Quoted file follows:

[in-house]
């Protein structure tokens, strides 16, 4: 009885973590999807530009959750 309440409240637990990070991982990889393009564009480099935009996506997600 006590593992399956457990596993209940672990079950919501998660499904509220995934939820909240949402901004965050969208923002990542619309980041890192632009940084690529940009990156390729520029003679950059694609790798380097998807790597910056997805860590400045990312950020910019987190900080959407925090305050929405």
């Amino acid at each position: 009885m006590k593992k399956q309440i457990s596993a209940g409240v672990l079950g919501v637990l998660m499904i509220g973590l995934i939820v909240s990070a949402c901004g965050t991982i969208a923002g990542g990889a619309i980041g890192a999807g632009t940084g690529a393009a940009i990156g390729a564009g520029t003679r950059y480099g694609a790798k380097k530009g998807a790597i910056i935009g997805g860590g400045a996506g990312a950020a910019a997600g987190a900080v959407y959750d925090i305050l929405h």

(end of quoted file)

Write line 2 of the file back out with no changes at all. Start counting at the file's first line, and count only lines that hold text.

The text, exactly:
């Protein structure tokens, strides 16, 4: 009885973590999807530009959750 309440409240637990990070991982990889393009564009480099935009996506997600 006590593992399956457990596993209940672990079950919501998660499904509220995934939820909240949402901004965050969208923002990542619309980041890192632009940084690529940009990156390729520029003679950059694609790798380097998807790597910056997805860590400045990312950020910019987190900080959407925090305050929405």